ALTINEL v. JOHN FARMS

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Supreme Court, Appellate Division, Second Department, New York.

Josephine ALTINEL, appellant, v. JOHN'S FARMS, et al., respondents, et al., defendant.

-- January 22, 2014

RUTH C. BALKIN, J.P., PLUMMER E. LOTT, LEONARD B. AUSTIN, and ROBERT J. MILLER, JJ. Sacco & Fillas, LLP, Astoria, N.Y. (Kenneth G. Esehak of counsel), for appellant. McCarthy & Rodriguez (Anita Nissan Yehuda, P.C., Roslyn Heights, N.Y., of counsel), for respondents.

In an action to recover damages for personal injuries, the plaintiff appeals from an order of the Supreme Court, Nassau County (Mahon, J.), dated January 13, 2012, which granted the motion of the defendants John's Farms, 601 Old Country Road Corporation, and Captain Joe's Fish Corp. for summary judgment dismissing the complaint insofar as asserted against them.

ORDERED that the order is reversed, on the law, with costs, and the motion of the defendants John's Farms, 601 Old Country Road Corporation, and Captain Joe's Fish Corp. for summary judgment dismissing the complaint insofar as asserted against them is denied.

On March 23, 2009, the plaintiff allegedly slipped and fell on muddy water in a produce aisle in a grocery store operated by the defendants John's Farms, 601 Old Country Road Corporation, and Captain Joe's Fish Corp. (hereinafter collectively the store defendants). The plaintiff brought the instant action to recover damages for personal injuries. After depositions had been conducted, the store defendants moved for summary judgment dismissing the complaint insofar as asserted against them on the grounds, inter alia, that the plaintiff was unable to identify the cause of her fall and that they did not create or have constructive notice of any hazardous condition. The Supreme Court granted the motion.

In a slip and fall case, a defendant may establish its prima facie entitlement to judgment as a matter of law by submitting evidence that the plaintiff cannot identify the cause of his or her fall (see Antelope v. Saint Aidan's Church, Inc., 110 AD3d 1020; Izaguirre v. New York City Tr. Auth., 106 AD3d 878). Here, the store defendants failed to make a prima facie showing that the plaintiff cannot identify the cause of her fall because the plaintiff clearly testified at her deposition that she fell on what she described as “muddy” water (see Giraldo v. Twins Ambulette Serv., Inc., 96 AD3d 903; Lawrence v. Norberto, 94 AD3d 822, 823; Bernardo v. 444 Rte. 111, LLC, 83 AD3d 753, 754).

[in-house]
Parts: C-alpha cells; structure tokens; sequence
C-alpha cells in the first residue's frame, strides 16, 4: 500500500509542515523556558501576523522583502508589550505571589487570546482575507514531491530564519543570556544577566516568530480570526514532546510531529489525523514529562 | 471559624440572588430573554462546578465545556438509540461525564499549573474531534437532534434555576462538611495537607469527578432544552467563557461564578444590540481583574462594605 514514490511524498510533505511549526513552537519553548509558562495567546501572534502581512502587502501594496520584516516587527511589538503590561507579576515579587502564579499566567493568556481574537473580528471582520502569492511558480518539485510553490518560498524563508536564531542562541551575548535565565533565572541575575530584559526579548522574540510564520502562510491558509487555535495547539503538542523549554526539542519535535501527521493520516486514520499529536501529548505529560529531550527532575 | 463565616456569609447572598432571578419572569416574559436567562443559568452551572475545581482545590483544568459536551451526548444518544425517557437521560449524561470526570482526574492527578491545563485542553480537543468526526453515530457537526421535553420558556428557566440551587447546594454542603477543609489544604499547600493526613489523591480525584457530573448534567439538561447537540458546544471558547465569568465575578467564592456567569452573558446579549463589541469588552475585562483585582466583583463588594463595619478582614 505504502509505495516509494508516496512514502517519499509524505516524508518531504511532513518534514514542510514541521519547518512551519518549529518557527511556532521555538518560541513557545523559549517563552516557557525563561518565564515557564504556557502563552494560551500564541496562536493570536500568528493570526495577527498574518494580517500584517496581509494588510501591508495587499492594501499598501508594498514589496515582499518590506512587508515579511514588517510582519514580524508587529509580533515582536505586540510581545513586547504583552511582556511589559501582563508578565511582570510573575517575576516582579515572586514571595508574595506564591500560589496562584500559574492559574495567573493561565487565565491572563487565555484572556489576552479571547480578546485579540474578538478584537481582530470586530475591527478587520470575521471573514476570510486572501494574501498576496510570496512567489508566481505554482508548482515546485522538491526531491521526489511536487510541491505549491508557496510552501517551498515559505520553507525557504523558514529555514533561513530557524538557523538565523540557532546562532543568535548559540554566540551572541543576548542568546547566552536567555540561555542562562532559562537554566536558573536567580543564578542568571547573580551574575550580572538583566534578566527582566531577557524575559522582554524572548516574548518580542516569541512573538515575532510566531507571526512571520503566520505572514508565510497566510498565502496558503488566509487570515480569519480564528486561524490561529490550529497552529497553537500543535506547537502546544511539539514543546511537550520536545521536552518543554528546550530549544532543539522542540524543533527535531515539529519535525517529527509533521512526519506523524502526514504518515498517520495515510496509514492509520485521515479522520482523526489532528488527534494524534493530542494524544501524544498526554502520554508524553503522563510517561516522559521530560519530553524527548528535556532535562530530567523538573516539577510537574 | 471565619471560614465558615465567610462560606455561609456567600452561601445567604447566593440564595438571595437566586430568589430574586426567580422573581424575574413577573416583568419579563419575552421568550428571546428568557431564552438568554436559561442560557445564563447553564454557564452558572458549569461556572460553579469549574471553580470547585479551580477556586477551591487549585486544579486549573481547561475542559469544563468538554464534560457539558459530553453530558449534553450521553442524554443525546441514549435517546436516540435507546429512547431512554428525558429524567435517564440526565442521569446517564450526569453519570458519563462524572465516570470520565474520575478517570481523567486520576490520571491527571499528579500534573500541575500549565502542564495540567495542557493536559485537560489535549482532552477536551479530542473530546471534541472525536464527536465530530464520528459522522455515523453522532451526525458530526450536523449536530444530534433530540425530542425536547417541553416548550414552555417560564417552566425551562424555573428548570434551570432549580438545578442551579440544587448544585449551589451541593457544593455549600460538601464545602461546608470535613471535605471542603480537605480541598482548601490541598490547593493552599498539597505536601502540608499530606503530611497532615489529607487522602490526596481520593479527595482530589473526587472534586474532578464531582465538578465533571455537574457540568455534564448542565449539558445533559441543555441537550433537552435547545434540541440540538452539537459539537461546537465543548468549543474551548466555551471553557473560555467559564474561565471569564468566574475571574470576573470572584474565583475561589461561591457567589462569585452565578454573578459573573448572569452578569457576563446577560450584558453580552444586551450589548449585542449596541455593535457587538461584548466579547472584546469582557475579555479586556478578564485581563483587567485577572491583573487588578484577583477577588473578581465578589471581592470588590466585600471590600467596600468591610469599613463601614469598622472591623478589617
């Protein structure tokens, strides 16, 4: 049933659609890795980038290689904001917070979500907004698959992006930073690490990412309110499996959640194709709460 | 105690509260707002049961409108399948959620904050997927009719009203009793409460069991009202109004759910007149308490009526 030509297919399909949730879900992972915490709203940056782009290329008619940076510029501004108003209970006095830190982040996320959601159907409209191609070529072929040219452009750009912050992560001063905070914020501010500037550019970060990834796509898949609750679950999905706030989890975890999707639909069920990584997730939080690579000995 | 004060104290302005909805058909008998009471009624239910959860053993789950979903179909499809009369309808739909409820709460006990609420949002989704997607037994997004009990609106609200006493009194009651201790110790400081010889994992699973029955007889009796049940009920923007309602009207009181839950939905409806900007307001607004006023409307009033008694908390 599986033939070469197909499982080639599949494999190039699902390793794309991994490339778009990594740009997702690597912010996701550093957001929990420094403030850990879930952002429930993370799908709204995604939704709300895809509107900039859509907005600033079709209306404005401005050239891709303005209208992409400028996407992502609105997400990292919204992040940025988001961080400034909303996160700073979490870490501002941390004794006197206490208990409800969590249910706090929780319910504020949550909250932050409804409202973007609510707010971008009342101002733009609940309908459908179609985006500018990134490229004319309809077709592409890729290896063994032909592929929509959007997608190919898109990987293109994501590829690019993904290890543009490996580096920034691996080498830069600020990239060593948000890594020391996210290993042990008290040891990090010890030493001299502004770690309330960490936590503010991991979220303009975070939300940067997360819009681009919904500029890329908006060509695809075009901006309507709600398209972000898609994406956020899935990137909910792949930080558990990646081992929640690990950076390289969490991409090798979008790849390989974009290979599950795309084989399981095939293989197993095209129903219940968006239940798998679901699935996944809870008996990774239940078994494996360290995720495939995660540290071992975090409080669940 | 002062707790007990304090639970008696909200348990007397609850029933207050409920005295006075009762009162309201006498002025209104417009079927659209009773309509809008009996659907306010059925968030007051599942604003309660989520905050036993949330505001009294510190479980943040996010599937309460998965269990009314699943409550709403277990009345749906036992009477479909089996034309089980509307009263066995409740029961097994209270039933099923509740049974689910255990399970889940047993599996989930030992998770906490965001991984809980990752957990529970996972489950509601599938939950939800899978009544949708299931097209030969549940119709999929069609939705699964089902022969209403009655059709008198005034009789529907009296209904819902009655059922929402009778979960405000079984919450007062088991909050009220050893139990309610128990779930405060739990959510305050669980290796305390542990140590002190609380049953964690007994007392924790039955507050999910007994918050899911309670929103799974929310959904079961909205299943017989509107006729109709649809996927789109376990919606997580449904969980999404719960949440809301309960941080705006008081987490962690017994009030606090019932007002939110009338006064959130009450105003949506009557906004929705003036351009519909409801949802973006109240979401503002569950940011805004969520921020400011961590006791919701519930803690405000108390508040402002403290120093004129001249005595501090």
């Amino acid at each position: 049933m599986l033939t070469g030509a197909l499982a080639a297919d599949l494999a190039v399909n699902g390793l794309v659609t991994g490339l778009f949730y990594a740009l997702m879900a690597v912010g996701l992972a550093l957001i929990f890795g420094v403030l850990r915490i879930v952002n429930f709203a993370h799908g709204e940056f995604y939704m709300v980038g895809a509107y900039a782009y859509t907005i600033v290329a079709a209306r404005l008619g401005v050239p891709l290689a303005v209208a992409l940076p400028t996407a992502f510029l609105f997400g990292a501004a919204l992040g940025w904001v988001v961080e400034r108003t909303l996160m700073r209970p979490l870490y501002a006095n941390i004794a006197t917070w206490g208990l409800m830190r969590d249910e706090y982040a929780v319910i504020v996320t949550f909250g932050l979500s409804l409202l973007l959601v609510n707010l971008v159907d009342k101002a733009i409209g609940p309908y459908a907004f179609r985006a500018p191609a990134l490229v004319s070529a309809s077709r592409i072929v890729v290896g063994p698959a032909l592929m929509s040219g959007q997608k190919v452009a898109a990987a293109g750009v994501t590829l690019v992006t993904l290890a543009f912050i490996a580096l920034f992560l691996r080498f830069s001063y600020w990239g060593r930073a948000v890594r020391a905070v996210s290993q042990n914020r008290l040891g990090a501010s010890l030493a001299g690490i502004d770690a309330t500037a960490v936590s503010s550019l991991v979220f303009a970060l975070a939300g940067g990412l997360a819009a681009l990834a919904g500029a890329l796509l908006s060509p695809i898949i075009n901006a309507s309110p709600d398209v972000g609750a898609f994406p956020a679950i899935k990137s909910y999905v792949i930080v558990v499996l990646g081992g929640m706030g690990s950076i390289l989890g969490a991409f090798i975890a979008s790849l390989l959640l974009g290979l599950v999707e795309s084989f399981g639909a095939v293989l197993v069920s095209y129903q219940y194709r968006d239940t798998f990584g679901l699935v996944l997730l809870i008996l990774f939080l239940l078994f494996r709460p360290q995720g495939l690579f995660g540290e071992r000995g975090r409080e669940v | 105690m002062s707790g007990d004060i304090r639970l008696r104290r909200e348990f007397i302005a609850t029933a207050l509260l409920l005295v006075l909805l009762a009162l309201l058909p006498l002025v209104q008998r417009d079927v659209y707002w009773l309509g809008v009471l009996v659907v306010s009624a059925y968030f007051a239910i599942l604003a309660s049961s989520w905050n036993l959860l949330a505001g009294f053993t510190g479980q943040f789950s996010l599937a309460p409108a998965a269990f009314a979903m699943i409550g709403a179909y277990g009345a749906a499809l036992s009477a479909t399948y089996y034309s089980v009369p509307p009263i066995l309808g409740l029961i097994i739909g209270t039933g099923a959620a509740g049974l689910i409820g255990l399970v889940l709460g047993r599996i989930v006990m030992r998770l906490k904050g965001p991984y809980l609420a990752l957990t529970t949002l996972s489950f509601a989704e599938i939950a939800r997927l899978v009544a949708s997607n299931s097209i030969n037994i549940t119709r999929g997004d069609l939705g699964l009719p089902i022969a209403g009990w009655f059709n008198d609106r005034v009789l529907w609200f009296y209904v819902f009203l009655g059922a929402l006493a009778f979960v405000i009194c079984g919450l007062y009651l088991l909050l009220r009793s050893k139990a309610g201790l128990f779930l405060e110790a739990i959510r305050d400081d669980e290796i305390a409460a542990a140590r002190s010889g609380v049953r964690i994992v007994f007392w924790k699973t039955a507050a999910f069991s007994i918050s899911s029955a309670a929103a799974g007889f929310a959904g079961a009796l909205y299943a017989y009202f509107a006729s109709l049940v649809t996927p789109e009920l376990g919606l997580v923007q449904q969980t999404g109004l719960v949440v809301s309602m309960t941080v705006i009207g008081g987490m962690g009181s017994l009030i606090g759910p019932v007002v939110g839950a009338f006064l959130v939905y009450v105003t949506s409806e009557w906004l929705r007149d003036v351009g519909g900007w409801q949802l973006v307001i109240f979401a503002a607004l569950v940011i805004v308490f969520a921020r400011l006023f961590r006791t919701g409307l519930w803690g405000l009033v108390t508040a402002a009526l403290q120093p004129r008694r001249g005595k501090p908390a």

The store defendants also failed to make a prima facie showing that they were entitled to judgment as a matter of law on the ground that they did not create or have constructive notice of any hazardous condition. A defendant moving for summary judgment in a slip-and-fall case has the initial burden of making a prima facie showing that it neither created the hazardous condition nor had actual or constructive notice of its existence for a sufficient length of time to discover and remedy it (see Gordon v. American Museum of Natural History, 67 N.Y.2d 836, 837; Petersel v. Good Samaritan Hosp. of Suffern, N.Y., 99 AD3d 880; Johnson v. Culinary Inst. of Am., 95 AD3d 1077, 1078; Amendola v. City of New York, 89 AD3d 775, 775). A defendant has constructive notice of a defect when the defect is visible and apparent, and existed for a sufficient length of time before the accident that it could have been discovered and corrected (see Gordon v. American Museum of Natural History, 67 N.Y.2d at 837–838; see also Knack v. Red Lobster 286, N & D Rests., Inc., 98 AD3d 473). “To meet its initial burden on the issue of lack of constructive notice, the defendant must offer some evidence as to when the area in question was last cleaned or inspected relative to the time when the plaintiff fell” (Birnbaum v. New York Racing Assn., Inc., 57 AD3d 598, 598–599; see Petersel v. Good Samaritan Hosp. of Suffern, N.Y., 99 AD3d at 880; Klerman v. Fine Fare Supermarket, 96 AD3d 907). The store defendants failed to meet their burden on the issue of lack of constructive notice because they merely relied on the plaintiff's deposition testimony, and presented no evidence from any of their employees to establish when the area in question was last cleaned or inspected prior to the plaintiff's fall (see Petersel v. Good Samaritan Hosp. of Suffern, N.Y., 99 AD3d at 880; Klerman v. Fine Fare Supermarket, 96 AD3d at 907).

Since the store defendants failed to meet their prima facie burden on their motion, their motion should have been denied without consideration of the sufficiency of the plaintiff's opposition papers (see Winegrad v. New York Univ. Med. Ctr., 64 N.Y.2d 851, 853; Petersel v. Good Samaritan Hosp. of Suffern, N.Y., 99 AD3d at 880; Pechman v. Vista at Kingsgate Section II, 97 AD3d 732, 734; Klerman v. Fine Fare Supermarket, 96 AD3d at 907).

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